Oh-So-Important Strategies for Freelancers Who Want to Land Clients
Despite all my preparations, when I finally became my own boss, I didn’t know a damn thing about drumming up work. As I had always done before, I scoured the job ads for freelance work, dutifully sent out cover letters and resumes, worked several permalance gigs that gave me a feeling of stability and, otherwise, waited for the work to come to me.
Somehow, it worked. Despite myself, and within only six months, I had matched my previous corporate salary.
But being a business owner is nothing like being an employee, and I couldn’t sustain my business on quality content and charm alone. Eventually, I had to start actively marketing myself.
Those new to marketing — and those downright wary of it — can end up floundering in their search for that one, magical, no-fail marketing trick that will lead them to success. Why? That one, magical trick doesn’t exist. Different services and products — and different clients and customers — require different types of marketing. So how can you figure out which tactics will work best for you?
1. Write up a mission statement
Your mission statement does not have to be long and involved. Nor does it have to be the height of creative genius. It should, however, list your business goals — monetary and otherwise — and should also specify the things that set you apart from the competition. Why is this necessary? Writing out your mission statement can help you clarify exactly what it is you’re trying to accomplish. As you make future business decisions, you can refer back to it and ask yourself: does this bring me closer to my business goals?
2. Specify your target markets
Your product or service probably won’t appeal to everyone. So list the people you’re trying to help, and get specific. Once you’ve pinned down your target markets, you can start researching the best ways to reach them. Where do they hang out? Which social networking sites are they on? Which blogs are they reading? Do they participate in any online forums, or attend any professional conferences? Knowing all of this will keep you from marketing blind.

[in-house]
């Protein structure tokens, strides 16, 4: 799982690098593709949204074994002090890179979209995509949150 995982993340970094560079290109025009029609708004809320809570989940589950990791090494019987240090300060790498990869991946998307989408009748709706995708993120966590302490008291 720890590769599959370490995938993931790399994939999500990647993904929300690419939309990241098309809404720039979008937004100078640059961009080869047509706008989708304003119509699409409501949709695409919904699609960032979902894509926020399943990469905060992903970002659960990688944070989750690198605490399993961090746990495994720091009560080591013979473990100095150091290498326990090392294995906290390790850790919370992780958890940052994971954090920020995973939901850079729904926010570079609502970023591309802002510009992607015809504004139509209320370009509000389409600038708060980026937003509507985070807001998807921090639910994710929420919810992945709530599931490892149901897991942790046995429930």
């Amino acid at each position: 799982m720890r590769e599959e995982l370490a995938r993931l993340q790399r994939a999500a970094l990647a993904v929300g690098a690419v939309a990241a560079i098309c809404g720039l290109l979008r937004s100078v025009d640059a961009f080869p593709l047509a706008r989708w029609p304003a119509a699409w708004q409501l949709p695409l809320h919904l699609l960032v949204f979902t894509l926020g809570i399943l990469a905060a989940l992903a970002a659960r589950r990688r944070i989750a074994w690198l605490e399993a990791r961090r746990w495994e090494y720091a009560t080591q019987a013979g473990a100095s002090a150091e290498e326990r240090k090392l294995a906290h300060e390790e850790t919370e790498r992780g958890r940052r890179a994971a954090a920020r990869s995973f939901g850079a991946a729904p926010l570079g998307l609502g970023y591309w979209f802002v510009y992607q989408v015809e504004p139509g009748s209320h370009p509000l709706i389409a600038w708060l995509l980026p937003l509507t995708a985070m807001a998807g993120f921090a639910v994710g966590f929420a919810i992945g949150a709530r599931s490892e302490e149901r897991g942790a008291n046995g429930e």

3. List your competition
And then look to see what they’re doing right, what they’re doing wrong and what they’re not doing at all. How can you differentiate yourself from the competition? And, in the end, should you even consider them competitors? If you can set yourself apart from them, it will leave room for future collaborations.
4. Finally, list your marketing tactics
This is the fun part. (Then again, I get excited by spreadsheets and cookware.) Referring back to number two — your target markets and where they’re hanging out — come up with some marketing ideas that go beyond direct mail spam and pricey space advertising. Think about how they might like to be marketed to. Think about what they want and need. And think about how you like to be marketed to, too. What makes you decide to shell out the cash?
And then? Write a really long and wacky list. Seriously. Go all out. You probably won’t use everything on your list, but at least you’ll have options.
This is what my initial list looked like:
- Coordinate a speed-networking event, and find a fellow coach, writing professor, media company, educational institution, professional organization, or publishing company to co-sponsor it.
- Plan additional networking events, panels, workshops… anything that will build up a community of industry professionals willing to share tips, war stories, contacts, etc.
- Join a planning committee or host a panel at an industry-specific conference. Or hop onto someone else’s panel.
- Offer a free giveaway or discount at someone else’s event.
- Advertise in industry-specific magazines, blogs, websites, or newsletters.
- Create a targeted advertising campaign on sites like Facebook or Yelp.
- Hold seasonal contests.
- Start a monthly newsletter as a means of building up a mailing list, establishing yourself as an expert, and promoting products and/or services.
- Gather testimonials for your business’s fancy-pants website.
- Offer a reward for referrals.
- Start focusing magazine and newspaper pitches on content related to the business, thereby establishing yourself as an expert.
- Further promote yourself as an expert by answering questions on sites like Brazen Careerist or LinkedIn, or responding to reporters’ queries on HARO.
- Create a Facebook page for the business.
- Start guest posting like a madwoman.
- Reach out to former employers, clients, editors, etc., letting them know you’re available for work.
- Attend far more networking events.
- Eventually open a co-working space that can also act as a venue for networking events, lit events, workshops, etc.
Some of these items may work for you. Others obviously won’t. But it’s my hope that you’ll be able use this list as a jumping-off point for your own. Once you’re done drawing up that list, pick a few items and execute them. See what works and what doesn’t. Try a few more. Analyze results. Adjust accordingly.
And once you’re up and running, don’t stop marketing. Even when business is booming. Without consistent marketing, it just won’t last.
Steph Auteri is the founder of Word Nerd Pro, a one-stop word nerd shop offering a variety of writing, editing, and coaching services. She has been published in Playgirl, Time Out New York, Nerve, The Frisky, and other bastions of fine writing. She is a member of The Young Entrepreneur Council (YEC), an invite-only nonprofit organization comprised of the world’s most promising young entrepreneurs. The YEC promotes entrepreneurship as a solution to unemployment and underemployment and provides entrepreneurs with access to tools, mentorship, and resources that support each stage of their business’s development and growth.
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